foraging walk with alys fowler © elisa rathje 2011

Sloes! I made sloe ginlast year, it is exquisite stuff, but my children are begging for sloe jam, perhaps mixed with apples from granny’s tree. Alys puts them in the freezer before popping them into gin.

foraging walk with alys fowler © elisa rathje 2011

Like a magician Alys revealed, hidden in the low leaves, quince – Japanese quince? She says to look around parking lots, they’re often planted there. I’ll be skulking in parking lots in early autumn, then, for these are beautiful, and the quince brandy I made last year is long gone and very much missed.

foraging walk with alys fowler © elisa rathje 2011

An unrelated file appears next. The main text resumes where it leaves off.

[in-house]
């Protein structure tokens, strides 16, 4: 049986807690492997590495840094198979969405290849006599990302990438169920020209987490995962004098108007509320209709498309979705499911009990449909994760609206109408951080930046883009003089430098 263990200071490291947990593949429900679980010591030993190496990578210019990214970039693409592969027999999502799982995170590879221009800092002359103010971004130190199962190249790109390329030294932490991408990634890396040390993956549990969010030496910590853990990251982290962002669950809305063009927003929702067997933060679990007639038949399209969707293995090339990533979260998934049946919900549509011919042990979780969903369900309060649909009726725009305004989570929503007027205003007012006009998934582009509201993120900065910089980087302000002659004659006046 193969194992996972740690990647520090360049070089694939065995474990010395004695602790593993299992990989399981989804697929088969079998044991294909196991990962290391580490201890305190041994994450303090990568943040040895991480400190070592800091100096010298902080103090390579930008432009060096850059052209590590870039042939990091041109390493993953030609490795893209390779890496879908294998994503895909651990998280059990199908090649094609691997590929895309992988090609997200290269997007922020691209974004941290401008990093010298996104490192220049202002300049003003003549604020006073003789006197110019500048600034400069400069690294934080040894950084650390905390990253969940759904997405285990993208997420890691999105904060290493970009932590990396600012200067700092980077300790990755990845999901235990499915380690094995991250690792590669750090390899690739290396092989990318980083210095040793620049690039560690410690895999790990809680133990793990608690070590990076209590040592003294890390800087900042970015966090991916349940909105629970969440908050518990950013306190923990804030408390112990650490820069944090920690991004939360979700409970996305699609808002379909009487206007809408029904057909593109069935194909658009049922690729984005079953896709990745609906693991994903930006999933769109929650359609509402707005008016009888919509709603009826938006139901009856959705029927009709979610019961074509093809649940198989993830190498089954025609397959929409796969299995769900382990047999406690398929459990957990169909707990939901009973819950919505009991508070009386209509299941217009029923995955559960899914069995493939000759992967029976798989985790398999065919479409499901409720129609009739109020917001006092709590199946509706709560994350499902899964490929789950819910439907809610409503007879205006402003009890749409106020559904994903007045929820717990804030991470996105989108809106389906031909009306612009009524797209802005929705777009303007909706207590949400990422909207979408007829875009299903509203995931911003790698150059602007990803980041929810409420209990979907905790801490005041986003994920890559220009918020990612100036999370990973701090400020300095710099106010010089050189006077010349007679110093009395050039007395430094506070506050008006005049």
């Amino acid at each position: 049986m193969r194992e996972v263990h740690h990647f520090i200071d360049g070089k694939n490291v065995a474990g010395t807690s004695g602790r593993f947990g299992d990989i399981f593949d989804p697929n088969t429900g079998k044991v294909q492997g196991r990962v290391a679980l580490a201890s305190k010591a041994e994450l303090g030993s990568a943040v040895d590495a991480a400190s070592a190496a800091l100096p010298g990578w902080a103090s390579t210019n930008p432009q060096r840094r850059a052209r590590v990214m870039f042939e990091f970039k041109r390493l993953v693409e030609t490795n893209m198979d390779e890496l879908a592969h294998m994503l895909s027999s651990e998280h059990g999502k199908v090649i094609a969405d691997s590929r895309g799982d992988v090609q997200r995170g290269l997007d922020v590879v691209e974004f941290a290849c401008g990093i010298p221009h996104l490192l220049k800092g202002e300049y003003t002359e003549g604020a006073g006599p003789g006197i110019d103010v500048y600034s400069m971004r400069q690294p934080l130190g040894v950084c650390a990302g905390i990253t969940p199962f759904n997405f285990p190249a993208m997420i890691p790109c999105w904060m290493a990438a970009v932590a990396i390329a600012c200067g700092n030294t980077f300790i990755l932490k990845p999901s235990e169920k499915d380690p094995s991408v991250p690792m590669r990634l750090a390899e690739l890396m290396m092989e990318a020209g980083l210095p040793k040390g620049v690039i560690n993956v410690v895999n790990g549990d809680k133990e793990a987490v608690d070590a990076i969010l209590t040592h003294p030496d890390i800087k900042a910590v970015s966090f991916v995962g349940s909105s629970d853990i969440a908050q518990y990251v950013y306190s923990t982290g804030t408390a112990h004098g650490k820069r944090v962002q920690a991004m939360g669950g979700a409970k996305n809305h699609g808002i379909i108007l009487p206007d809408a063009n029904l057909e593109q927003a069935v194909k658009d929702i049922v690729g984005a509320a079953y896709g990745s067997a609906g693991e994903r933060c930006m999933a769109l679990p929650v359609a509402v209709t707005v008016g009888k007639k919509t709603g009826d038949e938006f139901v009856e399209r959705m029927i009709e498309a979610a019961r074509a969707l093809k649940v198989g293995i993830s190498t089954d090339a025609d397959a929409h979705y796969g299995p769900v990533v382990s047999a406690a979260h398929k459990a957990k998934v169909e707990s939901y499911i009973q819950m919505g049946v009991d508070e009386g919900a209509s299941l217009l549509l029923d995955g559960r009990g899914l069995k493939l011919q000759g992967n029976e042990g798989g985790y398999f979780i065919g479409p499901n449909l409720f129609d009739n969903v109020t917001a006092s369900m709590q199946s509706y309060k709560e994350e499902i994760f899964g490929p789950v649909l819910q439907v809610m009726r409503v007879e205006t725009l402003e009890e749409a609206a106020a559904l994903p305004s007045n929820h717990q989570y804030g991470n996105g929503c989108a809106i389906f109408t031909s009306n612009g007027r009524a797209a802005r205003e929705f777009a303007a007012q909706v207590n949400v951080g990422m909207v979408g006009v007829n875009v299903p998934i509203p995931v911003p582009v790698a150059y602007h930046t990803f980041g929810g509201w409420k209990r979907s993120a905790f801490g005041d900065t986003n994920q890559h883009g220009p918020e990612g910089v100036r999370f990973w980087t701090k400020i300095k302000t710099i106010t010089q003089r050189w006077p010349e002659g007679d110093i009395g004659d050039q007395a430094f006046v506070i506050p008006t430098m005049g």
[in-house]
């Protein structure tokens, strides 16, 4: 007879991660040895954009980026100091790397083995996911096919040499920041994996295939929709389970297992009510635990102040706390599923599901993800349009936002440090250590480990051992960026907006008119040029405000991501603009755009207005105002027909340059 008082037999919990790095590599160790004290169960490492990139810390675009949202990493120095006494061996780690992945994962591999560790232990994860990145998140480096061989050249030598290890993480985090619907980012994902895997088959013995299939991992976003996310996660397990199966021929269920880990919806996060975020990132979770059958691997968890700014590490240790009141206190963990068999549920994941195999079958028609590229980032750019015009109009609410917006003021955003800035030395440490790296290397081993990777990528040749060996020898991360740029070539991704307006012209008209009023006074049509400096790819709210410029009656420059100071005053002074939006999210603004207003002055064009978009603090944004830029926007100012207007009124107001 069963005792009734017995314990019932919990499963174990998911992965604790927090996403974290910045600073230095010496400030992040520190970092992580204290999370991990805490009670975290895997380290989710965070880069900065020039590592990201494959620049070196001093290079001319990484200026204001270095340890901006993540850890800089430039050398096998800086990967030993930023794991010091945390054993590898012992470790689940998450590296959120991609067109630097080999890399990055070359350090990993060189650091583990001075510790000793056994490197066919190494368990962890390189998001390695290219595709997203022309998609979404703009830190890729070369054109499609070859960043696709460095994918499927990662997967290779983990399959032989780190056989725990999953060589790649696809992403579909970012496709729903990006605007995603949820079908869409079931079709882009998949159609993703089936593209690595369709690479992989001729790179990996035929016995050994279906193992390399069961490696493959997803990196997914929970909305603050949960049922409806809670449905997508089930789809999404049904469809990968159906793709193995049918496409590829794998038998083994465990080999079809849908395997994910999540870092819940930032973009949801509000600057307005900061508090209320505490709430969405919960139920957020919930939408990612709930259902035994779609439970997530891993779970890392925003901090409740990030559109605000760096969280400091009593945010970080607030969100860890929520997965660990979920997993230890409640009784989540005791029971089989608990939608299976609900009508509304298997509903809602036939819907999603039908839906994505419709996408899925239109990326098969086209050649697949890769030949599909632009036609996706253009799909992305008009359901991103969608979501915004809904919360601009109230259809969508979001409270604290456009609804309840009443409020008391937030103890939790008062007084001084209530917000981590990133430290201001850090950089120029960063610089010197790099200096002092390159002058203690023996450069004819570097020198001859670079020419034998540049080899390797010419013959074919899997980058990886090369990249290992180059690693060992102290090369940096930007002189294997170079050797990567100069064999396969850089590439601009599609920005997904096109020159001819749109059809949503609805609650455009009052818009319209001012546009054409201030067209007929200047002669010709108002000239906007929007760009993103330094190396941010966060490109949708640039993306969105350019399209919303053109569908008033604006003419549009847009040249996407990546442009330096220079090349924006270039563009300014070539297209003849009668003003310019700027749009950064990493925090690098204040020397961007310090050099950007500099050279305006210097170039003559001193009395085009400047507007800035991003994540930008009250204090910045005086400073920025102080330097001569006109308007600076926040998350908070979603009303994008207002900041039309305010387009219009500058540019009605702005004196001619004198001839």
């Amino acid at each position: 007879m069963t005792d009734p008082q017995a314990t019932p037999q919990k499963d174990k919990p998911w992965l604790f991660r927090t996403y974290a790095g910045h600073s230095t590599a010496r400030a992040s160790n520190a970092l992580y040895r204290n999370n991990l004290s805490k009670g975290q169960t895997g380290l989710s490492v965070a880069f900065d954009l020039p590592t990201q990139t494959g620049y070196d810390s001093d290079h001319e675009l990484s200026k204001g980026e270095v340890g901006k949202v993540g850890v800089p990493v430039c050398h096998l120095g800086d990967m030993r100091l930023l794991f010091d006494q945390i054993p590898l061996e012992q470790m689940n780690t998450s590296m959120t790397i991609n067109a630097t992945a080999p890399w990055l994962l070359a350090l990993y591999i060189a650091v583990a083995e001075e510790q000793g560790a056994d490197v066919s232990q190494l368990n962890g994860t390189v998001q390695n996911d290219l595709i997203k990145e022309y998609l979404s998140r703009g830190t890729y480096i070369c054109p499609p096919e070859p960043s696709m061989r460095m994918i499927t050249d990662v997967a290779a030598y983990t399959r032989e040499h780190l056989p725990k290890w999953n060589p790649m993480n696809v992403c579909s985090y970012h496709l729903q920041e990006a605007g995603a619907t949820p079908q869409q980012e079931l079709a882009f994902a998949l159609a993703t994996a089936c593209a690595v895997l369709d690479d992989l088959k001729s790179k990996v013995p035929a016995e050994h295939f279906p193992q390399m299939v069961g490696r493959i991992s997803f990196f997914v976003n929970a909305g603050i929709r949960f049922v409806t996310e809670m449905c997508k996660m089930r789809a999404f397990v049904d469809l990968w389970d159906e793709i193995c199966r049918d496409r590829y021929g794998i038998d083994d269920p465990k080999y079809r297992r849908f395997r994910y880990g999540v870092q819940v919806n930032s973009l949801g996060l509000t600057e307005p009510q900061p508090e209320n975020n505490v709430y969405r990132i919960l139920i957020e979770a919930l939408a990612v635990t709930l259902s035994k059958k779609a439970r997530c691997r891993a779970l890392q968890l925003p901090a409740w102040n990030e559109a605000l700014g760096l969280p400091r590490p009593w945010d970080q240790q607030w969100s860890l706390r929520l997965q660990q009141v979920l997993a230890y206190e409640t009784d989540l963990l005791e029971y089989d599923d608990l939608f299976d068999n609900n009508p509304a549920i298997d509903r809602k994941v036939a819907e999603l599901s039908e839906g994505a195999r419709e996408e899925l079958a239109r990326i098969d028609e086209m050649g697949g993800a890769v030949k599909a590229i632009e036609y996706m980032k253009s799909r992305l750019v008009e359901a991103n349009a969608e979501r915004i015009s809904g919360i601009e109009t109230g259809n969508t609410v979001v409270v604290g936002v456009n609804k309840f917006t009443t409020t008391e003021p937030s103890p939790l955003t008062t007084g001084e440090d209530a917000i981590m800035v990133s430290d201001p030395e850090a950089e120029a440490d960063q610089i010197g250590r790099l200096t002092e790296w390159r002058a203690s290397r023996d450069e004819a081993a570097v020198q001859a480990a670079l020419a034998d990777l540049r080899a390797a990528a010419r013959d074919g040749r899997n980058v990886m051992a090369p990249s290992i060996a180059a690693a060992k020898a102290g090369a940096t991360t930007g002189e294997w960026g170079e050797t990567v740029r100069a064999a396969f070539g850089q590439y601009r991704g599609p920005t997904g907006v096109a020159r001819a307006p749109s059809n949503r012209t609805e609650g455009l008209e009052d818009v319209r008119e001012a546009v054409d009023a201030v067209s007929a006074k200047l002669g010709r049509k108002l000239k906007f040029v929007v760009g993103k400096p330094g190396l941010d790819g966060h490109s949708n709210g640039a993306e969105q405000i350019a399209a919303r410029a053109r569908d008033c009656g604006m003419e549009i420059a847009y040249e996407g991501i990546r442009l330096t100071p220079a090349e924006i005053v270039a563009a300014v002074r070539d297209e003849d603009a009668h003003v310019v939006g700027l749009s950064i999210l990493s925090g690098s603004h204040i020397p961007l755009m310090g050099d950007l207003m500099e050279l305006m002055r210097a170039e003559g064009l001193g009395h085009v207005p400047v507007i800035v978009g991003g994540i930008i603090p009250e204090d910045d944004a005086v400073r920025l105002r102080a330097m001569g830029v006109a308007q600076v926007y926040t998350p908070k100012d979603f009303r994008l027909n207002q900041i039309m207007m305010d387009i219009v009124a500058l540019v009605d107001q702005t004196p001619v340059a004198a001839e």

Then I fell head over heels for a fruit I’d never seen, much less tasted. The mulberry, oh, my goodness. I declare it the finest of all berries.

foraging walk with alys fowler © elisa rathje 2011

We swooned over an edible flower. Begonia, can you imagine? Lemony. I love it. How can I have lived so long without begonias in my salad! I want to float them in jelly.

foraging walk with alys fowler © elisa rathje 2011

Feverfew, terribly useful medicinally, if unpleasant. We didn’t sample that one.

foraging walk with alys fowler © elisa rathje 2011

I’m so pleased to know what a walnut tree looks like. Perhaps one day I’ll beat the squirrels.

foraging walk with alys fowler © elisa rathje 2011

Sonny and I inspected the leaf closely so we’ll know the tree when we see it. Apparently the nuts are bound up in little green packages, but they were all gone.

foraging walk with alys fowler © elisa rathje 2011